I love myself a good horror novel (Wolf’s Hour, The Passage).  I can dig a sci-fi/fantasy escape every once in awhile (Ender’s Game, Game of Thrones).  Spy and espionage novels can be a rockin’ good time (any Ludlum, Alex Hawke).  I’m always up for a new Koontz novel.  Yet, these styles and genres don’t always fulfill me the way true literature can.

Now I’m not downplaying the expertise of the writers that yarn a great tale in the genres mentioned above; Koontz still creates some the greatest bad guys ever, Barker still makes me giggle with sadistic joy as he makes my nightmares come to life and Justin Cronin wrote a brilliant high brow post-vampire apocalyptic vision of America in The Passage.  In matter of fact several genre bending novels are in the list that follows.  However there is something to be said for the “genre” of “Literature” that separates itself form other genres.  It’s in the prose.  “Genre” novels will generally have the core of the genre be the focal point of the story (this is not all inclusive; just in general); horror will have the monster or evil entity the core of the prose you’re reading, you’ll be waiting for the scare with every line.  Romance has the palpable heart sore and thrusting manhood in every few pages.  In a sci-fi novel (again not all : see China Meiville) you are always aware of the fact that your in space.  I will re-iterate one more time; this is not a bad thing, it kind of comes with the territory.  With “literature”, you need more within the prose, the action(s) are not expected, they are not always welcome and they just … happen; no pomp no glorification no drum-rolls and cymbals clashing every time something happens.

I think I’ve noticed this before, but never has it happened as clearly as it did while I was reading The Devil All the Time by Donal Ray Pollack.  I had my fill for the time being of ‘genre’ novels (that I do love so much) and went on an internet search for lists of  top ten books of 2011.  This was on many of them.

And I know why.

The novel takes place over roughly 2-3 decades (mid-1940’s – mid 1960’s) and follows the lives of a handful of people and how their lives are interconnected by episodes of violence.  We watch young Arvin Eugene Russell deal with his father Willard and his dying mother.  We are repulsed and yet transfixed as Arvin is begrudgingly dragged into the forest daily to pray over a prayer log that his father has prepared to ask God to save his love from the cancer that is destroying her.  What the prayer log is and what it becomes is truly haunting.

We go back in time to see the life and love of Willard grow and how religion and the idea of God is a festering belief within him.  The Greasy Spoon is where he meets his future wife on his way home from the war, and we hear stories of that war and how it shapes him in the years to come.  Within that same diner many years later we meet another character; Sandy.  Sandy is swept away from her life of sleeping with the town boys behind the diner by Carl, only to be pulled in by his undertow into a life of bedding her and Carls future victims in a horrific murder spree reminiscent of Natural Born Killers.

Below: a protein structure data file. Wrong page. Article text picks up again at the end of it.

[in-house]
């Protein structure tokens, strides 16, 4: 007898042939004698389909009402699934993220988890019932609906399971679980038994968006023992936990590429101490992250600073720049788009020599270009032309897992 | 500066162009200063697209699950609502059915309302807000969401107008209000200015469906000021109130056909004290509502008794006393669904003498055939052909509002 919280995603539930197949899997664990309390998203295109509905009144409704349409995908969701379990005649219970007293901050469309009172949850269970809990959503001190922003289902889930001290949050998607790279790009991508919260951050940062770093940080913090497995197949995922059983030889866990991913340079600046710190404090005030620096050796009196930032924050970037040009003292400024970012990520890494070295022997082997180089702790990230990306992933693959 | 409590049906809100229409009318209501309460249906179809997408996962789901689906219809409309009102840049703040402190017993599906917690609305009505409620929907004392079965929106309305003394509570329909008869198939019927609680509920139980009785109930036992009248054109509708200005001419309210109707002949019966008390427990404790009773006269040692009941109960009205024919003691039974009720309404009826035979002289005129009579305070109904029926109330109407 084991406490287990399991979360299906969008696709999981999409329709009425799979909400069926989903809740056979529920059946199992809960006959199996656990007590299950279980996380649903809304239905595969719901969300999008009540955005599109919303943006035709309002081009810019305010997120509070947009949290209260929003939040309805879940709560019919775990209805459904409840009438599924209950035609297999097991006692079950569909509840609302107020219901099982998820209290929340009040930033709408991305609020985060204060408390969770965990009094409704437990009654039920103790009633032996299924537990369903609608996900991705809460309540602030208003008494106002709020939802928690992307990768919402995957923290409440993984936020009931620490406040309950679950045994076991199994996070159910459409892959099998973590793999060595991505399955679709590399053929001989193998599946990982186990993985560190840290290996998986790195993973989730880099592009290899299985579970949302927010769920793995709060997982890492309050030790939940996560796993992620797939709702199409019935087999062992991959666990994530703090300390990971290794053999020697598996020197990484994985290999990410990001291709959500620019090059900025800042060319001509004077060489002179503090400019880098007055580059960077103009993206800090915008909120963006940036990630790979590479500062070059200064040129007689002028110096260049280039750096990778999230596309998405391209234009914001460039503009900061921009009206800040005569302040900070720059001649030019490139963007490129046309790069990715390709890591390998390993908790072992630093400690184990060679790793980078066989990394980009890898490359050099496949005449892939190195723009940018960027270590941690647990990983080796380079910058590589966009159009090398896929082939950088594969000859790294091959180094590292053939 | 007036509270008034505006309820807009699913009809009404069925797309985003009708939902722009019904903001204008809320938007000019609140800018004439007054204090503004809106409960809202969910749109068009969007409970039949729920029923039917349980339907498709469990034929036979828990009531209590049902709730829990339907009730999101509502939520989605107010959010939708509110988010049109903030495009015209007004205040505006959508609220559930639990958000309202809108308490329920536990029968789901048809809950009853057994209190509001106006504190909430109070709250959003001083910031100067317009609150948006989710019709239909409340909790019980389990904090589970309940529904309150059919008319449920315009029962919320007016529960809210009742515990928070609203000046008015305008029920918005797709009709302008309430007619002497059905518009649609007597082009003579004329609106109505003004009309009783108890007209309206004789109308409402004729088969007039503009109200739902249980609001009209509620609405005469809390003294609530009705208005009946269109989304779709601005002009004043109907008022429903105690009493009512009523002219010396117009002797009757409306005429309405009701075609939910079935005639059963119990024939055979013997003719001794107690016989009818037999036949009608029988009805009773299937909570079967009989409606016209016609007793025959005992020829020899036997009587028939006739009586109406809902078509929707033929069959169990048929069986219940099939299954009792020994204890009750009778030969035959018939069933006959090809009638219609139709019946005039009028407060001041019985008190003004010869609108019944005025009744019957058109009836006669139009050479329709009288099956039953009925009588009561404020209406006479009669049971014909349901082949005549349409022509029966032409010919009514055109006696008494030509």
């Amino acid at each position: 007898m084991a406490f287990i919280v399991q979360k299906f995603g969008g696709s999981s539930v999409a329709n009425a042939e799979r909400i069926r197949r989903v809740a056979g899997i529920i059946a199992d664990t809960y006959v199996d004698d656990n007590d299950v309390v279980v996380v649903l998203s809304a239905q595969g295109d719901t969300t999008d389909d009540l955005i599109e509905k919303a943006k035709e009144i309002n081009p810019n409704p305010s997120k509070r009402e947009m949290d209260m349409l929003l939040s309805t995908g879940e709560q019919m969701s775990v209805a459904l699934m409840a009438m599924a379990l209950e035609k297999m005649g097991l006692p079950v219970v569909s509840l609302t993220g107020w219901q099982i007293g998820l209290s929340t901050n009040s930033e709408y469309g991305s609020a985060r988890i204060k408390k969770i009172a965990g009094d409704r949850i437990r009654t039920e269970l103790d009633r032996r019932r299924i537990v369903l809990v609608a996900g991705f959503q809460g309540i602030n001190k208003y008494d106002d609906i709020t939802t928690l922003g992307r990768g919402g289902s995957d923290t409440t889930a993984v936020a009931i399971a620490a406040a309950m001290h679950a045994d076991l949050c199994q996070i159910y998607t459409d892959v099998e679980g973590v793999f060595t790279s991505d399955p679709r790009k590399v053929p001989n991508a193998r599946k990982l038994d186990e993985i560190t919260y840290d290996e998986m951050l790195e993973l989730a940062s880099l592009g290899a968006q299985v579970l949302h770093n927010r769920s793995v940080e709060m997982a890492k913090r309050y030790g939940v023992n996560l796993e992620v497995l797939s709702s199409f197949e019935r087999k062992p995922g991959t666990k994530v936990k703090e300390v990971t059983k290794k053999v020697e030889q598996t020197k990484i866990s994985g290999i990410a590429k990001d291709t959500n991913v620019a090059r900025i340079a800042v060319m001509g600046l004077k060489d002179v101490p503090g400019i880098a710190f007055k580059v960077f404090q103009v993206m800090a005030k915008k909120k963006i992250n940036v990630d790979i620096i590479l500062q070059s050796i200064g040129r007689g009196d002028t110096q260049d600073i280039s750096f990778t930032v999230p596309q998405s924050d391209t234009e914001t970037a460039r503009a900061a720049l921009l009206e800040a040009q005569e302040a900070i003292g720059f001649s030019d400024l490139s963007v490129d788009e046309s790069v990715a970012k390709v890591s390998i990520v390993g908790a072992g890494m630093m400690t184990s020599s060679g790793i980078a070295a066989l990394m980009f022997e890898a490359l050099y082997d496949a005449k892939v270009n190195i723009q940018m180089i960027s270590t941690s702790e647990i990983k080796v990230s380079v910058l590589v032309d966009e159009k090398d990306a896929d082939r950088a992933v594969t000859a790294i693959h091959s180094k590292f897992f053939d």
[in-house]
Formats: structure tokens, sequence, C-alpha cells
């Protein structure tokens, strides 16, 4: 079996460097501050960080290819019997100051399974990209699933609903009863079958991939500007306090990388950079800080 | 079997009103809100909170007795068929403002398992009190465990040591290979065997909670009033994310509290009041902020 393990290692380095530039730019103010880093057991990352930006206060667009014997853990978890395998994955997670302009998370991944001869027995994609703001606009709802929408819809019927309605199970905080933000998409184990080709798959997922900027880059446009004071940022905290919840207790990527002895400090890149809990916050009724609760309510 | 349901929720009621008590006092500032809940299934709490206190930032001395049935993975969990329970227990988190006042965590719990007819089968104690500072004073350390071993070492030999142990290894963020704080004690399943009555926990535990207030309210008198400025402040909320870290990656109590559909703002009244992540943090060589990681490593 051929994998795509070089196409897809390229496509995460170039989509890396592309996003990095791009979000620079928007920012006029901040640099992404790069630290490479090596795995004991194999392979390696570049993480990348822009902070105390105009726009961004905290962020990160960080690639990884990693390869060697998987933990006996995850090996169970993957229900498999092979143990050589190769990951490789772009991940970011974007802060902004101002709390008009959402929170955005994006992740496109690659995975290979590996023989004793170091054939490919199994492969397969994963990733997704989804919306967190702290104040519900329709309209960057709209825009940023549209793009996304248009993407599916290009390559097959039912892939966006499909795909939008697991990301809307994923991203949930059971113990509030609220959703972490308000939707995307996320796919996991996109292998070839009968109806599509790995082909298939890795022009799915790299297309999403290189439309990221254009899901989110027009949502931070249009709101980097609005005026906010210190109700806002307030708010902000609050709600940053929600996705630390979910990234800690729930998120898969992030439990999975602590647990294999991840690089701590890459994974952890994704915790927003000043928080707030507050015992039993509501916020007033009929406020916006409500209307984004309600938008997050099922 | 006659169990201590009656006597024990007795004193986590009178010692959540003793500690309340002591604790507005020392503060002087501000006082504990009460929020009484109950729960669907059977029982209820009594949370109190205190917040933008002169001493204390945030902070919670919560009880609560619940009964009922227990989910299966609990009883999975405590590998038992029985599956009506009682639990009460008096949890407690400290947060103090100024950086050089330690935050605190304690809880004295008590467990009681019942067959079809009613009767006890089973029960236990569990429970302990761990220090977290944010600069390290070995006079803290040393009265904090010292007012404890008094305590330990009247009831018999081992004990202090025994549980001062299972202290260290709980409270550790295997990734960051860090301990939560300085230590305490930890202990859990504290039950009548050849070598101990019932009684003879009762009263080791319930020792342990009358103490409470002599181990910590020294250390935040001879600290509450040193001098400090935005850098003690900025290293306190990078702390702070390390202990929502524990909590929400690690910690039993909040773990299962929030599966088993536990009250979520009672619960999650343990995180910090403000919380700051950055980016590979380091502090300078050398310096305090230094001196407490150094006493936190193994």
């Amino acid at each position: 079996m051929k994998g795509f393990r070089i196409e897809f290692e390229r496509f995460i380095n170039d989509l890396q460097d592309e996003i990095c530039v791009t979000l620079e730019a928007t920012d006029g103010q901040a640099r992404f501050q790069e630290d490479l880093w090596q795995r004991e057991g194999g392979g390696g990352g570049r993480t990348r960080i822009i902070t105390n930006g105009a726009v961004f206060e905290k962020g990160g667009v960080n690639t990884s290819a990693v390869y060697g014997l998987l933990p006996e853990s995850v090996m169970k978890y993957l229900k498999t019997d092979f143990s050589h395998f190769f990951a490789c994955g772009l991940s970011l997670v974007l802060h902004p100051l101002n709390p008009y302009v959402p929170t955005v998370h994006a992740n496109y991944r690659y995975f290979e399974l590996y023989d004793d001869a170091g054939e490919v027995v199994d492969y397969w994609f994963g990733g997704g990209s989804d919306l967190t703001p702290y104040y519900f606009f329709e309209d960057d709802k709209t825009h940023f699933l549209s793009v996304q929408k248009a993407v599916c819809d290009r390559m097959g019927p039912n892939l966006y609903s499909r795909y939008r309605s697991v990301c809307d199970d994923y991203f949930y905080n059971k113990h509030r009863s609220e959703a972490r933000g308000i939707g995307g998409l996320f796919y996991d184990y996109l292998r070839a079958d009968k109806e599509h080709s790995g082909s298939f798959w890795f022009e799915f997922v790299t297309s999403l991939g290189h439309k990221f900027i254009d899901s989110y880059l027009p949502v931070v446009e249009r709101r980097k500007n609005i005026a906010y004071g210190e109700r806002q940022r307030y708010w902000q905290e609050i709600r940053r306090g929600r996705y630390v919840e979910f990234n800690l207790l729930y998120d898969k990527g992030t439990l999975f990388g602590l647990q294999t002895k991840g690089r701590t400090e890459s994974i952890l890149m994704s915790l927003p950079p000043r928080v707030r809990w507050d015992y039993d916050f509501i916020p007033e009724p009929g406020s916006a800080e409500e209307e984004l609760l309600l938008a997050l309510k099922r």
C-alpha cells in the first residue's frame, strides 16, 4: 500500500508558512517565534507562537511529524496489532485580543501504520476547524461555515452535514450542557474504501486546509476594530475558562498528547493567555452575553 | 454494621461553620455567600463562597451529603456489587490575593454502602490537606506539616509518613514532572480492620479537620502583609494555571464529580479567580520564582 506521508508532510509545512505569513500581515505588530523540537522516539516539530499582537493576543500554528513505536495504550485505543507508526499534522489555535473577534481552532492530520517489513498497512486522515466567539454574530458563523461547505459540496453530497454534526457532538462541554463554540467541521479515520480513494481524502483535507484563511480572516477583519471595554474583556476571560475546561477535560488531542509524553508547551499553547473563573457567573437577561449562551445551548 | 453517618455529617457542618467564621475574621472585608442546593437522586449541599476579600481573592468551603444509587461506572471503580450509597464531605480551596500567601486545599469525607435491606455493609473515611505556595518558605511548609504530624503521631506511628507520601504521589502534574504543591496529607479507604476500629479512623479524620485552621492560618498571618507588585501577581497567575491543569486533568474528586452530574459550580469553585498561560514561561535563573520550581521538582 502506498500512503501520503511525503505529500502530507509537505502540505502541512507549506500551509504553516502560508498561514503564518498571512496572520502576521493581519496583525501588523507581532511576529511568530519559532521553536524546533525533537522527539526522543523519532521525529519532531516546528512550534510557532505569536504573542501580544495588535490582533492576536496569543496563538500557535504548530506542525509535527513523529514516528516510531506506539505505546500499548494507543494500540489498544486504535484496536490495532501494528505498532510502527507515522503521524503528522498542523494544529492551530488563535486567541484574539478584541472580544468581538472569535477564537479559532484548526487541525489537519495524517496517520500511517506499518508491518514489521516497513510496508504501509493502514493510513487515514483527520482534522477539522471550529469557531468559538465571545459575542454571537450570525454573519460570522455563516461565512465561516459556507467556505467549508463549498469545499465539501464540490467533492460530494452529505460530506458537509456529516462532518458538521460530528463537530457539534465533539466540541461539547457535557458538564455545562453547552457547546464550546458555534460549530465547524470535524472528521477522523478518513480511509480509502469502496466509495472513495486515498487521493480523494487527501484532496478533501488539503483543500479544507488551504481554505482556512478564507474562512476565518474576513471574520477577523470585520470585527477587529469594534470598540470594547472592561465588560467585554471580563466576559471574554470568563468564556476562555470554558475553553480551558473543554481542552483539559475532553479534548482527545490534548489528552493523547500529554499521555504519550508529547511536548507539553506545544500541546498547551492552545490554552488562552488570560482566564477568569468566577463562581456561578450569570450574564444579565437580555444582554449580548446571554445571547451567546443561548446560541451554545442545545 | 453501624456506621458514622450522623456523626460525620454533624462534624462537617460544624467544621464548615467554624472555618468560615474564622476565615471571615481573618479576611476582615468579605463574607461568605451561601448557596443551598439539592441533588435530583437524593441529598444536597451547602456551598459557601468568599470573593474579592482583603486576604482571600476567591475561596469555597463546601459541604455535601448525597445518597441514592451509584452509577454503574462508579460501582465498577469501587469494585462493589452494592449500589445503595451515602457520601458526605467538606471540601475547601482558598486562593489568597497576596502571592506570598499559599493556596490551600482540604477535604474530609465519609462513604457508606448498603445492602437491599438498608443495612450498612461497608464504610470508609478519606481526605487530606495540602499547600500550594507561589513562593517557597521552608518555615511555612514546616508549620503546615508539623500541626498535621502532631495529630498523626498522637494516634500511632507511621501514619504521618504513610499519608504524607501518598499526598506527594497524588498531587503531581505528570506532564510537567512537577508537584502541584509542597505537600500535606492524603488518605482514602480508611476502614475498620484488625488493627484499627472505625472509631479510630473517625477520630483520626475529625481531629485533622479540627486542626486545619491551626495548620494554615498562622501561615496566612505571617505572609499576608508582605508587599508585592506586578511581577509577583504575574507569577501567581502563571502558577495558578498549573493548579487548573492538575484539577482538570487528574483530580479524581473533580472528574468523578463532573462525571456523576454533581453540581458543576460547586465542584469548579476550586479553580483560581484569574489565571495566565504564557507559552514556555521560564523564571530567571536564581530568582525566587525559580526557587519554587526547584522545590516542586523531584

Roy and Theodore, a pair of hollering, guitar playing, spider eating evangelicals are also part of this menagerie that are also entwined with the other characters, once again propelled by their own violent act.

And oh so many other richly developed characters, including one “preacher” that I didn’t care for; he was too nasty too disdainful that I didn’t believe him as I did the rest of the cast (but he was fun in an evil kind of way)

Pollack creates a spindly net of actions, reactions, thoughts, wills and  desires to create a world where the holy spirit cannot be distinguished as an emissary of god or the devil.  These atrocities that occur, these murderous moments do happen in sudden bursts of horror.  The reader is not made to follow the virgin girl down the basement steps where they know the killer lurks.  The reader is instead led along a lonely dirt road with each and every one of the characters as they dream, as they want, as they love, as they kill and that murder is just another action along the way.  No pomp, no fireworks, just actions and eventual reactions.  We are indeed horrified by the actions undertaken by these characters, but when they happen they simply happen and that is the wonder of not only this book but of literature as a genre in it’s own right.

Donal Ray Pollack has created a cast of characters and actions that I will soon not forget.  Some will say that I loved this novel in light of it’s very dark look at religion, and I cannot say I didn’t enjoy that facet.  However, I hope that my readers (I do have readers of this blog, right??) give me a little bit more credit than that.  I will end this review with a quote from the novel that summarizes where the book is coming from in relation to religion (and it is said early on, so I’m not ruining anything) and I’m paraphrasing ’cause I’m too lazy to look it up 🙂

-sometimes too much religion is just as bad as too little.  sometime worse –